Weekly Market Update Highlights
• Strong August retail sales data and surprises from the manufacturing indexes increase the likelihood that the Fed will begin to taper before year end.

• A combination of August’s lower core CPI reading and a lower market suggests that transitory inflation is now priced in.

• House Democrats outlined funding for their reconciliation bill, which we believe may overcome objections to the fiscal stimulus package.

• News about Chinese regulatory changes continued, but the odds of a policy pivot are increasing.

Equities finished mostly lower last week as investors continue to work through economic normalization challenges from the Delta variant, the expectation of Fed tapering, input price pressures and economic data concerns. The S&P 500 (-0.5%), DJIA (-0.1%) and Nasdaq (-0.5%) all fell. Though the economy has slowed, it has not been derailed. Our view is that consumers will drive economic and earnings growth into 2022, and market pullbacks might create buying opportunities.

Market Drivers And Risks
• The CPI reading and retail sales data may alleviate inflation and growth concerns. But economic normalization headwinds due to the Delta variant remain a risk to economic growth.

• Core CPI remained soft in August, increasing 0.1% month-over-month. While this took some pressure off transitory inflation, some of this moderation is a function of the continued spread of the Delta variant. But consumer sentiment may be more resilient, as shown by increasing retail sales across several key categories last month. Headline retail sales were up 0.7% month-over-month. Overall, the recent slowdown in economic data appears to be temporary. Even as we eagerly await clarity on the beginning of Fed tapering, we recognize that monetary policy will remain growth oriented well into 2022.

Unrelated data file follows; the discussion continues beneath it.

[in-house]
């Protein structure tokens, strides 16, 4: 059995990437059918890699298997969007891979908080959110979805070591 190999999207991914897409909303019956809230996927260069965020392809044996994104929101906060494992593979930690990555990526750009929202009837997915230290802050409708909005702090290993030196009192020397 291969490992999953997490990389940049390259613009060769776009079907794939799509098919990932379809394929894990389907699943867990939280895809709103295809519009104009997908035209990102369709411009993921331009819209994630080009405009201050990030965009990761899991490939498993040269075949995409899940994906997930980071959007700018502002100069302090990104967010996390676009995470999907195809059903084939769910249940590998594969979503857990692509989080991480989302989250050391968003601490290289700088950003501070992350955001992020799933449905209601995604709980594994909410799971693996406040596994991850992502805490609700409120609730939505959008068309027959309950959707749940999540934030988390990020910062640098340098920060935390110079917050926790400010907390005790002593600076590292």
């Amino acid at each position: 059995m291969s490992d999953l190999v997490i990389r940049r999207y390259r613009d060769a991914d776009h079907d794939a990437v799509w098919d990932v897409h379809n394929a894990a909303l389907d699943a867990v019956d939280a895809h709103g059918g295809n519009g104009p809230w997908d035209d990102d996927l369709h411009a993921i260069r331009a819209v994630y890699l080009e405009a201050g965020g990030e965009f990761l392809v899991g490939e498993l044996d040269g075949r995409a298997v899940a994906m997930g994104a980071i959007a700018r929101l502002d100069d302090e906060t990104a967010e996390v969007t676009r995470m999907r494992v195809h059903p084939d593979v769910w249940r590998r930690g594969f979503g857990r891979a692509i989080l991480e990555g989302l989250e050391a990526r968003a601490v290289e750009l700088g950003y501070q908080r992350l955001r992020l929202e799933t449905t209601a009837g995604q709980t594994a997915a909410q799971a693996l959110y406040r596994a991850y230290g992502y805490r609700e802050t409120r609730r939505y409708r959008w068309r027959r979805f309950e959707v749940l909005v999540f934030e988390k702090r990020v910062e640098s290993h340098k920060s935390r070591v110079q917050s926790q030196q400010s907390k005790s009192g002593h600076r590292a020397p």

• U.S. tax and spending plans are in place, but the ultimate outcome remains unclear.
• House Democrats proposed legislation with tax increases that would boost revenues by $2.9 trillion to help finance the $3.5 trillion spending package. At the center of the tax changes are increases in the corporate tax rate (to 26.5% from 21.0%) and the minimum tax on U.S. companies’ foreign income (to 16.5% from 10.5%). The top capital gains tax rate would also rise to 25.0% from 23.8%. While these tax hikes are not as severe as originally proposed, the market is starting to price in the effect on earnings. We continue to monitor the intra-party debate between moderates and progressives.

• China’s regulatory actions lead to further cautious headlines. Macau casino stocks moved lower on concerns about a gambling crackdown.
• Hong Kong-listed casino companies with operations in Macau plunged last week on fears of stricter regulation from the Chinese government. With Macau’s lucrative casino licenses up for rebidding next year, the prospect of more government intrusion hurt a market already reeling from Beijing’s regulatory crackdown on sectors ranging from technology to education and property. Discussions about the future of Macau’s casino licenses have some investors fearing an advantage for Chinese-domiciled casino operators, compared to U.S.-based counterparts. In addition, worries about the systemic risks posed by Chinese property developer Evergrande’s debt troubles are increasing. Between ongoing regulatory changes, challenges in the property sector and signs that the economy is losing momentum, a policy pivot may add support.

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